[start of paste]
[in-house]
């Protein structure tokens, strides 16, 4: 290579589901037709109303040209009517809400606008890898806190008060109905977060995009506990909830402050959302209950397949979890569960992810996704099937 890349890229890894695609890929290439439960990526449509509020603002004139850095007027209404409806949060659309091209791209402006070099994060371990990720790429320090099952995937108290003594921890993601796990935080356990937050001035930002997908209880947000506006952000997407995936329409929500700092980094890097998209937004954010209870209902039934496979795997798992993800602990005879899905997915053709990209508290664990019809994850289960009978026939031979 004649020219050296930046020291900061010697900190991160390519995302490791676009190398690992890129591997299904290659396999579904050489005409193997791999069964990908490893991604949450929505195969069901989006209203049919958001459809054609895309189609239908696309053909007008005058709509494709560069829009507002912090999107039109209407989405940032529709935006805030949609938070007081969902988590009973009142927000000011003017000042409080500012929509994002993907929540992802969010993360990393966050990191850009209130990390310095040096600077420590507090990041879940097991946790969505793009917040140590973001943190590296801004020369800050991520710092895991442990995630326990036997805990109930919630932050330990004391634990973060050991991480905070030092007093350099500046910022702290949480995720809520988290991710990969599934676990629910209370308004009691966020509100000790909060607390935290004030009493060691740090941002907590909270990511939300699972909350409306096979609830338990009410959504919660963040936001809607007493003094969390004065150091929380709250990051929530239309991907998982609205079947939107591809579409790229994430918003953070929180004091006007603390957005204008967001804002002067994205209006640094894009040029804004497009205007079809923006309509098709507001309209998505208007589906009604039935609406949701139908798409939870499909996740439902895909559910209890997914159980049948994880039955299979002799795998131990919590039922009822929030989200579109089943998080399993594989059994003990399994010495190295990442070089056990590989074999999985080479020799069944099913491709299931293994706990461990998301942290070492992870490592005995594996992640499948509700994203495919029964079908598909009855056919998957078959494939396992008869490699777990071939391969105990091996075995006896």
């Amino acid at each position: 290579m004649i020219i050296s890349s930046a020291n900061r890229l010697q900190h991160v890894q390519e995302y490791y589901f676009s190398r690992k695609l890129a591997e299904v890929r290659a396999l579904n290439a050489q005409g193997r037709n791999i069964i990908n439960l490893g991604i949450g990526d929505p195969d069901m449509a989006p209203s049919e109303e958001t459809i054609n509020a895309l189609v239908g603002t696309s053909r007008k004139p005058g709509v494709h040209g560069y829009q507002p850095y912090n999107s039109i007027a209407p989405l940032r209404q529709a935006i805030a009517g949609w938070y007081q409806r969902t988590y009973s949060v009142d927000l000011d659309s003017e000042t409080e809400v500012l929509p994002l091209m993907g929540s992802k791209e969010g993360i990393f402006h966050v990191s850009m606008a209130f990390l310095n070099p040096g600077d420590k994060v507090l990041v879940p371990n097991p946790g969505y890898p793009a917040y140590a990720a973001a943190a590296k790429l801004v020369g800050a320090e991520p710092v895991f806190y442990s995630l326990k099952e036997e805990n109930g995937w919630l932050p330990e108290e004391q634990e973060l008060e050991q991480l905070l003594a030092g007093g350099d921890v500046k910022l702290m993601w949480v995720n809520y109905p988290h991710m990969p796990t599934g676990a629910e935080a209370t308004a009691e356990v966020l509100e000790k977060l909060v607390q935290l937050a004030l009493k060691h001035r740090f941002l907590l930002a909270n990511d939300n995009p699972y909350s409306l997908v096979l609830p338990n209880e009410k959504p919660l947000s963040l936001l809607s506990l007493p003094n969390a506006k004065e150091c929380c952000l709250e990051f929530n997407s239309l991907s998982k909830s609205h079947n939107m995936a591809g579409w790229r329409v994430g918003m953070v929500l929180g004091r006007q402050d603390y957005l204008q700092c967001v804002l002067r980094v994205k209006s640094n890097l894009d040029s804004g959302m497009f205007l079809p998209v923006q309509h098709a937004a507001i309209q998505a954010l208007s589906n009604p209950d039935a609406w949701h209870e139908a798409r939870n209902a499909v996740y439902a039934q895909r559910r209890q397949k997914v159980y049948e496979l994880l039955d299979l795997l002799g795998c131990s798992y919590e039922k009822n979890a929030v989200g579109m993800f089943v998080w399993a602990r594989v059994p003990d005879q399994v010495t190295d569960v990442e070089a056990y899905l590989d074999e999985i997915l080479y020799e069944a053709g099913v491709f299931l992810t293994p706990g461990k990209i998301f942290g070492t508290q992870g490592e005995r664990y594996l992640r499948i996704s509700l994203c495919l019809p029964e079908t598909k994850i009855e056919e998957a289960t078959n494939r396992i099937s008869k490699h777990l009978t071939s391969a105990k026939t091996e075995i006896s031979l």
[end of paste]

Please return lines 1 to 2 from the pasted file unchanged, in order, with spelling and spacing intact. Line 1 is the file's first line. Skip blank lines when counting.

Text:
[in-house]
């Protein structure tokens, strides 16, 4: 290579589901037709109303040209009517809400606008890898806190008060109905977060995009506990909830402050959302209950397949979890569960992810996704099937 890349890229890894695609890929290439439960990526449509509020603002004139850095007027209404409806949060659309091209791209402006070099994060371990990720790429320090099952995937108290003594921890993601796990935080356990937050001035930002997908209880947000506006952000997407995936329409929500700092980094890097998209937004954010209870209902039934496979795997798992993800602990005879899905997915053709990209508290664990019809994850289960009978026939031979 004649020219050296930046020291900061010697900190991160390519995302490791676009190398690992890129591997299904290659396999579904050489005409193997791999069964990908490893991604949450929505195969069901989006209203049919958001459809054609895309189609239908696309053909007008005058709509494709560069829009507002912090999107039109209407989405940032529709935006805030949609938070007081969902988590009973009142927000000011003017000042409080500012929509994002993907929540992802969010993360990393966050990191850009209130990390310095040096600077420590507090990041879940097991946790969505793009917040140590973001943190590296801004020369800050991520710092895991442990995630326990036997805990109930919630932050330990004391634990973060050991991480905070030092007093350099500046910022702290949480995720809520988290991710990969599934676990629910209370308004009691966020509100000790909060607390935290004030009493060691740090941002907590909270990511939300699972909350409306096979609830338990009410959504919660963040936001809607007493003094969390004065150091929380709250990051929530239309991907998982609205079947939107591809579409790229994430918003953070929180004091006007603390957005204008967001804002002067994205209006640094894009040029804004497009205007079809923006309509098709507001309209998505208007589906009604039935609406949701139908798409939870499909996740439902895909559910209890997914159980049948994880039955299979002799795998131990919590039922009822929030989200579109089943998080399993594989059994003990399994010495190295990442070089056990590989074999999985080479020799069944099913491709299931293994706990461990998301942290070492992870490592005995594996992640499948509700994203495919029964079908598909009855056919998957078959494939396992008869490699777990071939391969105990091996075995006896």